New York City bungles transgender equality.

The law, lawyers, and the court.
Dec. 11 2006 2:43 PM

Sex and the City

New York City bungles transgender equality.

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Last week, New York City's Board of Health scuttled a proposal that would have given people more freedom to change the sex on their birth certificate. The proposed plan would have been the first in the country to permit individuals to declare a gender without making any anatomical changes. But before it could get off the ground, the plan spawned a furor. In failing to anticipate that backlash, the board did a significant disservice to the transgender community.

Under a New York City Health Code provision enacted in 1971, individuals are entitled to a new birth certificate if they change their names and undergo "convertive surgery"—sex-reassignment surgery.  The law entitles people to have their original sex erased, not changed; the "M" does not flip to an "F" in the "Sex" box, it is just deleted. From the perspective of transgender activists, this is not ideal, as it leaves individuals without any gender, rather than recognizing their post-transition status. Nonetheless, when the city enacted the statute, it was a frontrunner in the movement for transgender equality.

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Now the city has fallen behind other jurisdictions. Most states currently allow transgender people to get new birth certificates if they have had sex-reassignment surgery. The gender classification on the birth certificates of these states is altered, not erased. Only three states—Idaho, Ohio, and Tennessee—have rules that say no change to a certificate will be made even if the applicant has had surgery.

If it had enacted the new proposal, New York City would have again gone where no jurisdiction has before. Under the plan, an individual who is over 18 can change her sex so long as she 1) has changed her name; 2) has "lived in the acquired gender for at least two years"; and 3) has submitted "two affidavits, demonstrating ... full transition to and intended permanence in ... her acquired gender." One affidavit must come from a physician licensed in the United States who has demonstrated at least "two years experience ... related to transgender treatment." The other must come from a mental-health professional with similar experience.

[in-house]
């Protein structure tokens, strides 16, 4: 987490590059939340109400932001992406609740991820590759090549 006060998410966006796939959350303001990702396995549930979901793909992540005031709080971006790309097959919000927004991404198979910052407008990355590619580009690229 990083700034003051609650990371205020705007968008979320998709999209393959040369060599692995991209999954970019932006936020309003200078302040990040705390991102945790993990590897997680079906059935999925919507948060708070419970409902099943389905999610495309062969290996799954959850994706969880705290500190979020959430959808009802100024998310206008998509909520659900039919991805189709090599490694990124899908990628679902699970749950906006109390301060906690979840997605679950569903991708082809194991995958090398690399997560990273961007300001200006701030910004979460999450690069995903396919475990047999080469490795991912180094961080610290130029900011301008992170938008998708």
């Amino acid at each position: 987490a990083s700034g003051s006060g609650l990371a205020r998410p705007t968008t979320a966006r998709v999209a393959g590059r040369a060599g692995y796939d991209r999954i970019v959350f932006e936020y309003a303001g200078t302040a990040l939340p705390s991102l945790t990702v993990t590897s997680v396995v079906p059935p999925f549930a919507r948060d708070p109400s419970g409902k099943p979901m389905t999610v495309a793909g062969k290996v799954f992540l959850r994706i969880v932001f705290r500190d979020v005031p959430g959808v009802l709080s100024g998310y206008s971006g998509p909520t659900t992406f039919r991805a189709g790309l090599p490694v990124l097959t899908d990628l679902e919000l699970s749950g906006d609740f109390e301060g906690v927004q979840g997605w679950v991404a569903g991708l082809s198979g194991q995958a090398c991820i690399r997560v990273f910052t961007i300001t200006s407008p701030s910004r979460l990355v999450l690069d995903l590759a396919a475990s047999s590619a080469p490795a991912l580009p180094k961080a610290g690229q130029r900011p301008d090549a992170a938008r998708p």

As a New York Times article observed, the new law sought to reflect a better understanding of the transgender community. Many transgender individuals do not have the funds to undergo sex-reassignment surgery, which has been estimated to cost between $10,000 and $20,000. Other people cannot have surgery for health reasons. Perhaps most importantly, many do not feel they need to have surgery to redefine their gender, which they understand to be more than the sum of their physical parts. As City Health Commissioner Dr. Thomas R. Frieden recognized, "Surgery versus nonsurgery can be arbitrary."

All of which sounds enlightened. But the health department, surprisingly, did not anticipate the wave of practical concerns that surfaced when the plan was publicized. These included the worry that the plan would conflict with rules adopted by New York state, or possible new federal rules, concerning identification documents. Reservations were also voiced by institutions like hospitals, jails, and schools, which routinely segregate according to sex. These concerns led the Board of Health to withdraw the proposal, settling instead for a minor amendment permitting individuals to change, rather than to delete, the sex on their certificate after surgery. "This is something we hadn't thought through, frankly," said Dr. Frieden. "What the birth certificate shows does have implications beyond just what the birth certificate shows."

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